KITANO: Well, a film is the product of one’s imagination, so the depictions are never entirely real. If verisimilitude was what I was after, then the images would probably be a lot messier. But our team, especially our lighting unit in Team Kitano [the director’s filmmaking crew] always manages to come up with ways to create non-realistic things and still present them to the audience as real-like and beautiful. They are very meticulous in their efforts to make the images look stunning, and I think they become so as a result of their hard work.
NOTEBOOK: And how did that process unfold in Kubi, specifically? I’m asking because the film is full of stunning colors, like the contrast between the emerald grass and the blood spilled over it, or the visually ravishing locations.
KITANO: There was a time when people would speak of my “Kitano blue,” a period when I would often unify my films with bluish colors. Stylistically speaking, this hasn’t changed much. I still generally use bluer hues, but in Kubi I wanted stronger accents to jump out, like the red of the blood. Fundamentally, I think that my images are impressionistic. I’m not super conscious of it, but my cameraperson and lighting designer really like to achieve that quality. So, without me asking, they will go ahead and set up for that. We’ve worked on several films together already so by now it’s all an organic process.
NOTEBOOK: If I think of the way you’ve depicted violence in previous films, Kubi is a very far cry from your earliest features—Violent Cop, say, or Boiling Point. While those projects were cut in a way that elided the most graphic details, Kubi relishes in their full-frontal display. How do you account for these different approaches?
KITANO: With films like Boiling Point and other bold, older projects, I wanted to challenge people to picture violence in their own heads as opposed to seeing it onscreen. Which is why I often cut away like that, and left the most gruesome bits for you to imagine. But Kubi is a period film; even the average Japanese person might not be familiar with the events we talk about. It’s a famous chapter in Japanese history, sure, but there are different interpretations even among historians. And there are many opinions about it. That’s why I decided to be more meticulous. I figured that the audience needed to first understand things about the period that it’s set in, so I tried to be very precise about how the plot developed. In my early films, you would instantly know who the bad guys were, and the kind of violence they inflicted on others was such that their reasons didn’t really matter for the story.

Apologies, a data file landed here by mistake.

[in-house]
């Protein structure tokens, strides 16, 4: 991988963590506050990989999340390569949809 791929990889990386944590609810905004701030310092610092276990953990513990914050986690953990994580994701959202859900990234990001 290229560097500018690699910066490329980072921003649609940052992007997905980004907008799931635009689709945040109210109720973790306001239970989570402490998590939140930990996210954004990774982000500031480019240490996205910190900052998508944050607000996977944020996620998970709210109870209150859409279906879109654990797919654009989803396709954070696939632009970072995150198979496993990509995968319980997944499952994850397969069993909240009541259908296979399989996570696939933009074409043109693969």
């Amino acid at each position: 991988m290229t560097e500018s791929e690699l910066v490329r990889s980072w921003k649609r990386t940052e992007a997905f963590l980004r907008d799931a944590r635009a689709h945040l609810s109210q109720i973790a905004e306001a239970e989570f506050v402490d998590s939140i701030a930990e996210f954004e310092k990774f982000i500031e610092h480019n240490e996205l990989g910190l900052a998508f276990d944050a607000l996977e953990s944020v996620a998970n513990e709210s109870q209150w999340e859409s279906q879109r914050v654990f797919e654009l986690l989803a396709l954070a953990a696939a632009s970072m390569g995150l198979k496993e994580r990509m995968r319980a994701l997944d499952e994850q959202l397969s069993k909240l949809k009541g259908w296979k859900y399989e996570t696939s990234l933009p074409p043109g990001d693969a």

NOTEBOOK: There’s something very refreshing about your approach to these historical figures. I’m not sure if “mocking” is the right word here, but Kubi certainly does question its characters’ supposed heroism in ways other samurai films do not.
KITANO: That’s the big difference between the films I’m interested in making and the kind you may watch on national Japanese broadcast channels, like NHK. Those studios keep churning out dramas about the main players of history—folks like Hideyoshi, Nomura, and Ieyasu—all of whom were successful, to some degree. I didn’t want to do that. Stories about famous feudal warlords aren’t interesting to me; I’m much more interested in showing how embarrassing and terrible these supposed heroes actually were. What I wanted in Kubi was to create a story that could yield an alternative reading of how those people obtained their fame. I don’t think many films have done this, and when I thought about making a period piece myself, I wanted to try a new style with it. I didn’t want to do something like TV. Akira Kurosawa too pursued an alternative approach to historical epics; I respect him deeply, but it’s not possible for me to shoot images like him.
NOTEBOOK: I know you paint, and also that you “hate being influenced,” as you’ve stated many times before. So I was curious to hear if you think there’s any overlap between the two art forms—if you think painting has shaped your filmmaking in any way.